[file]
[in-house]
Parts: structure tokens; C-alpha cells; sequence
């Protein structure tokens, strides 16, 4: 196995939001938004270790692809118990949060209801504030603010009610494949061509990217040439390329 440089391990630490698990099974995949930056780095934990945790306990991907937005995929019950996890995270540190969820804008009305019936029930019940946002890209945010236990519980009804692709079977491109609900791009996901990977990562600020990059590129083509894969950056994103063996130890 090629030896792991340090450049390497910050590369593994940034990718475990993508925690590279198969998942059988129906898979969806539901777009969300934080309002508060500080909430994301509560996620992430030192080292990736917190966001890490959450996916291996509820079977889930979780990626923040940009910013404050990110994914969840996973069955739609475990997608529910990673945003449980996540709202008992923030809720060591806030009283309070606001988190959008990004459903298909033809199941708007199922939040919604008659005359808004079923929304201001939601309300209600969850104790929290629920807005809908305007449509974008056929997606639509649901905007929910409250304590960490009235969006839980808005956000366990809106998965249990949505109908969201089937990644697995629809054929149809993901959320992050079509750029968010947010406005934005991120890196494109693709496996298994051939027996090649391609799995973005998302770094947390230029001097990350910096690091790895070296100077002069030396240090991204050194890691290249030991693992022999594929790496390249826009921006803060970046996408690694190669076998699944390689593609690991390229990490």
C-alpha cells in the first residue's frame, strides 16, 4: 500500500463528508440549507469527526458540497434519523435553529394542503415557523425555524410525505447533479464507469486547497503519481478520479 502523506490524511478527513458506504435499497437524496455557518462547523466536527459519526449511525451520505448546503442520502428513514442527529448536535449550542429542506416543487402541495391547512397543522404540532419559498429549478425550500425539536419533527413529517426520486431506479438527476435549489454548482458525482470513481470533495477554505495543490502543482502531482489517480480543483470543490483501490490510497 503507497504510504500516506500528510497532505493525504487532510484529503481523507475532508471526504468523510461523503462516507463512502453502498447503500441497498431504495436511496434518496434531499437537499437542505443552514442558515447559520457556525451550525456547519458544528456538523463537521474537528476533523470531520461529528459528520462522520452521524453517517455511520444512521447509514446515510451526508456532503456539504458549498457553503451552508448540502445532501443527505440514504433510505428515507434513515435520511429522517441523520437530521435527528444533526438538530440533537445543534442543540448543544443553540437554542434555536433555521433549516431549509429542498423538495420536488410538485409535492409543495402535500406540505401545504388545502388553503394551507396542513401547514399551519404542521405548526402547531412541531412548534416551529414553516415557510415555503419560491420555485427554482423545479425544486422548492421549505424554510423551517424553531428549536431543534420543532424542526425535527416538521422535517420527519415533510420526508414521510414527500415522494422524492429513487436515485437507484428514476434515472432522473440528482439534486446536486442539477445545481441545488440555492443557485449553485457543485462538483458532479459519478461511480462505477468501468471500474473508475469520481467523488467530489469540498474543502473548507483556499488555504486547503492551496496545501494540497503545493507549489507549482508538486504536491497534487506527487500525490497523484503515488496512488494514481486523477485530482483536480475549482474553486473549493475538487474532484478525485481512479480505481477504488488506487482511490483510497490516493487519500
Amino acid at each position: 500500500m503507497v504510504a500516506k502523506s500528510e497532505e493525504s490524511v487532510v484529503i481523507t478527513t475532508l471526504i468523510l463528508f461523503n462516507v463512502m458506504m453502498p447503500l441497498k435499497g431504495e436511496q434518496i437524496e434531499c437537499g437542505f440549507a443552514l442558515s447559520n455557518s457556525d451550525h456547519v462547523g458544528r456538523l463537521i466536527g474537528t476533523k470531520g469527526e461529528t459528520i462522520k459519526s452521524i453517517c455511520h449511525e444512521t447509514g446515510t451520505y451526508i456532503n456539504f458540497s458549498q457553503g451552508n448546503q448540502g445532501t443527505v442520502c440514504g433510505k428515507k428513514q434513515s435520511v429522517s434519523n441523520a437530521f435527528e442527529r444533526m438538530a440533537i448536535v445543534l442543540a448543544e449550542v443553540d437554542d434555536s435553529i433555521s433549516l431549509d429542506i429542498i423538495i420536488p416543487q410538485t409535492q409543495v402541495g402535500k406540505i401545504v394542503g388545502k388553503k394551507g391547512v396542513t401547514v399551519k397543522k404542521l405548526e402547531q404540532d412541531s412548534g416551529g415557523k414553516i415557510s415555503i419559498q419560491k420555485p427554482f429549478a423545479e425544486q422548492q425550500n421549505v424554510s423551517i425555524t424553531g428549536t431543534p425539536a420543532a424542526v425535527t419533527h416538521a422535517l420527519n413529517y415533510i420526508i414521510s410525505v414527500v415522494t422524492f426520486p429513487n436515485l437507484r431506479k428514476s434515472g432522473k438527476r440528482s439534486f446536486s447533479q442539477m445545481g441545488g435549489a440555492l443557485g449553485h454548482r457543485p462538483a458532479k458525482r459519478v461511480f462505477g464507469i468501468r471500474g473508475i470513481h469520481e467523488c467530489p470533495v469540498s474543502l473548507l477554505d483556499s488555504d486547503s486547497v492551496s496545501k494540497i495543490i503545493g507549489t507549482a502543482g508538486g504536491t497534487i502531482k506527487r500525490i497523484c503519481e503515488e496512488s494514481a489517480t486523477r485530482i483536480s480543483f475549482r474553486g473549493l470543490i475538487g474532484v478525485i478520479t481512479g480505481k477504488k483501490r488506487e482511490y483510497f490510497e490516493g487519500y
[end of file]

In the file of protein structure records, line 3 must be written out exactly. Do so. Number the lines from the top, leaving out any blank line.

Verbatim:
């Protein structure tokens, strides 16, 4: 196995939001938004270790692809118990949060209801504030603010009610494949061509990217040439390329 440089391990630490698990099974995949930056780095934990945790306990991907937005995929019950996890995270540190969820804008009305019936029930019940946002890209945010236990519980009804692709079977491109609900791009996901990977990562600020990059590129083509894969950056994103063996130890 090629030896792991340090450049390497910050590369593994940034990718475990993508925690590279198969998942059988129906898979969806539901777009969300934080309002508060500080909430994301509560996620992430030192080292990736917190966001890490959450996916291996509820079977889930979780990626923040940009910013404050990110994914969840996973069955739609475990997608529910990673945003449980996540709202008992923030809720060591806030009283309070606001988190959008990004459903298909033809199941708007199922939040919604008659005359808004079923929304201001939601309300209600969850104790929290629920807005809908305007449509974008056929997606639509649901905007929910409250304590960490009235969006839980808005956000366990809106998965249990949505109908969201089937990644697995629809054929149809993901959320992050079509750029968010947010406005934005991120890196494109693709496996298994051939027996090649391609799995973005998302770094947390230029001097990350910096690091790895070296100077002069030396240090991204050194890691290249030991693992022999594929790496390249826009921006803060970046996408690694190669076998699944390689593609690991390229990490």